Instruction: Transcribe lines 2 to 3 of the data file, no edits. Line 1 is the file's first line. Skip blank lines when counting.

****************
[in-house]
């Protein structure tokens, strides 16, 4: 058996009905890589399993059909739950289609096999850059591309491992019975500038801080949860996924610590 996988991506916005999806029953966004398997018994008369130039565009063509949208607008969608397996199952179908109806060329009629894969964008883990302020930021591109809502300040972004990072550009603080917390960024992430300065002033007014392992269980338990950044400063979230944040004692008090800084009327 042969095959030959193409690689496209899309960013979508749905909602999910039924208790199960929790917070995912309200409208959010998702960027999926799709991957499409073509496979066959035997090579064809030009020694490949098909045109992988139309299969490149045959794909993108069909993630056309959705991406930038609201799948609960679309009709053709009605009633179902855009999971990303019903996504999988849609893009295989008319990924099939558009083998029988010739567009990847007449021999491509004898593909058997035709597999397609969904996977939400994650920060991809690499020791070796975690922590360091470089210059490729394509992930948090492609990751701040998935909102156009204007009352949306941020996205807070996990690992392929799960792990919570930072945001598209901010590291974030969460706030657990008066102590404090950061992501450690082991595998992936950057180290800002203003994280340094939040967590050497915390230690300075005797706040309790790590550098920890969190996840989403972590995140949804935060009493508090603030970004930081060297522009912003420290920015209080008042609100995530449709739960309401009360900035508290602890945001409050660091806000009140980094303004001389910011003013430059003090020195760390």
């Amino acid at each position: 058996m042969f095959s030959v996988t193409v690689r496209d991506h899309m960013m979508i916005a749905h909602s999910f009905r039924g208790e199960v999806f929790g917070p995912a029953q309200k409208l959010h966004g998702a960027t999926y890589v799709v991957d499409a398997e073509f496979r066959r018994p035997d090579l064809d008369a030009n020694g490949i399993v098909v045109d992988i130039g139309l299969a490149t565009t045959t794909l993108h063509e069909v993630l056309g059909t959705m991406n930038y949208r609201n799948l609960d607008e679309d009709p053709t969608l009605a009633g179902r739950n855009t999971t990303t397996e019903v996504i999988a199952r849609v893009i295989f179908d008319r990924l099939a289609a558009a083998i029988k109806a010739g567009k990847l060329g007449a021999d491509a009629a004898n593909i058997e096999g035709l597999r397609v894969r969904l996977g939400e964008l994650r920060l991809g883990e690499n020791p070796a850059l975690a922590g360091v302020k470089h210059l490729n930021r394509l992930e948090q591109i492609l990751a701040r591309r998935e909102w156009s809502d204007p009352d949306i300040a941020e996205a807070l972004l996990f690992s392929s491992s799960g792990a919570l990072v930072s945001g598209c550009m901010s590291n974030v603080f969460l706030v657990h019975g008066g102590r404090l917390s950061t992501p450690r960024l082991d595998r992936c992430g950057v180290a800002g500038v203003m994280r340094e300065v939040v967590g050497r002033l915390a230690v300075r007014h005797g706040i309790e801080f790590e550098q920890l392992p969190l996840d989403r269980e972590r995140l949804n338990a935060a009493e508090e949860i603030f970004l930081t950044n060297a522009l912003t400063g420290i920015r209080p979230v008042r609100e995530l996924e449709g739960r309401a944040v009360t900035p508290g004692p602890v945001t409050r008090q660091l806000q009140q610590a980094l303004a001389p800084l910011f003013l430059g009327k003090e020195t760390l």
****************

């Protein structure tokens, strides 16, 4: 058996009905890589399993059909739950289609096999850059591309491992019975500038801080949860996924610590 996988991506916005999806029953966004398997018994008369130039565009063509949208607008969608397996199952179908109806060329009629894969964008883990302020930021591109809502300040972004990072550009603080917390960024992430300065002033007014392992269980338990950044400063979230944040004692008090800084009327 042969095959030959193409690689496209899309960013979508749905909602999910039924208790199960929790917070995912309200409208959010998702960027999926799709991957499409073509496979066959035997090579064809030009020694490949098909045109992988139309299969490149045959794909993108069909993630056309959705991406930038609201799948609960679309009709053709009605009633179902855009999971990303019903996504999988849609893009295989008319990924099939558009083998029988010739567009990847007449021999491509004898593909058997035709597999397609969904996977939400994650920060991809690499020791070796975690922590360091470089210059490729394509992930948090492609990751701040998935909102156009204007009352949306941020996205807070996990690992392929799960792990919570930072945001598209901010590291974030969460706030657990008066102590404090950061992501450690082991595998992936950057180290800002203003994280340094939040967590050497915390230690300075005797706040309790790590550098920890969190996840989403972590995140949804935060009493508090603030970004930081060297522009912003420290920015209080008042609100995530449709739960309401009360900035508290602890945001409050660091806000009140980094303004001389910011003013430059003090020195760390």
């Amino acid at each position: 058996m042969f095959s030959v996988t193409v690689r496209d991506h899309m960013m979508i916005a749905h909602s999910f009905r039924g208790e199960v999806f929790g917070p995912a029953q309200k409208l959010h966004g998702a960027t999926y890589v799709v991957d499409a398997e073509f496979r066959r018994p035997d090579l064809d008369a030009n020694g490949i399993v098909v045109d992988i130039g139309l299969a490149t565009t045959t794909l993108h063509e069909v993630l056309g059909t959705m991406n930038y949208r609201n799948l609960d607008e679309d009709p053709t969608l009605a009633g179902r739950n855009t999971t990303t397996e019903v996504i999988a199952r849609v893009i295989f179908d008319r990924l099939a289609a558009a083998i029988k109806a010739g567009k990847l060329g007449a021999d491509a009629a004898n593909i058997e096999g035709l597999r397609v894969r969904l996977g939400e964008l994650r920060l991809g883990e690499n020791p070796a850059l975690a922590g360091v302020k470089h210059l490729n930021r394509l992930e948090q591109i492609l990751a701040r591309r998935e909102w156009s809502d204007p009352d949306i300040a941020e996205a807070l972004l996990f690992s392929s491992s799960g792990a919570l990072v930072s945001g598209c550009m901010s590291n974030v603080f969460l706030v657990h019975g008066g102590r404090l917390s950061t992501p450690r960024l082991d595998r992936c992430g950057v180290a800002g500038v203003m994280r340094e300065v939040v967590g050497r002033l915390a230690v300075r007014h005797g706040i309790e801080f790590e550098q920890l392992p969190l996840d989403r269980e972590r995140l949804n338990a935060a009493e508090e949860i603030f970004l930081t950044n060297a522009l912003t400063g420290i920015r209080p979230v008042r609100e995530l996924e449709g739960r309401a944040v009360t900035p508290g004692p602890v945001t409050r008090q660091l806000q009140q610590a980094l303004a001389p800084l910011f003013l430059g009327k003090e020195t760390l």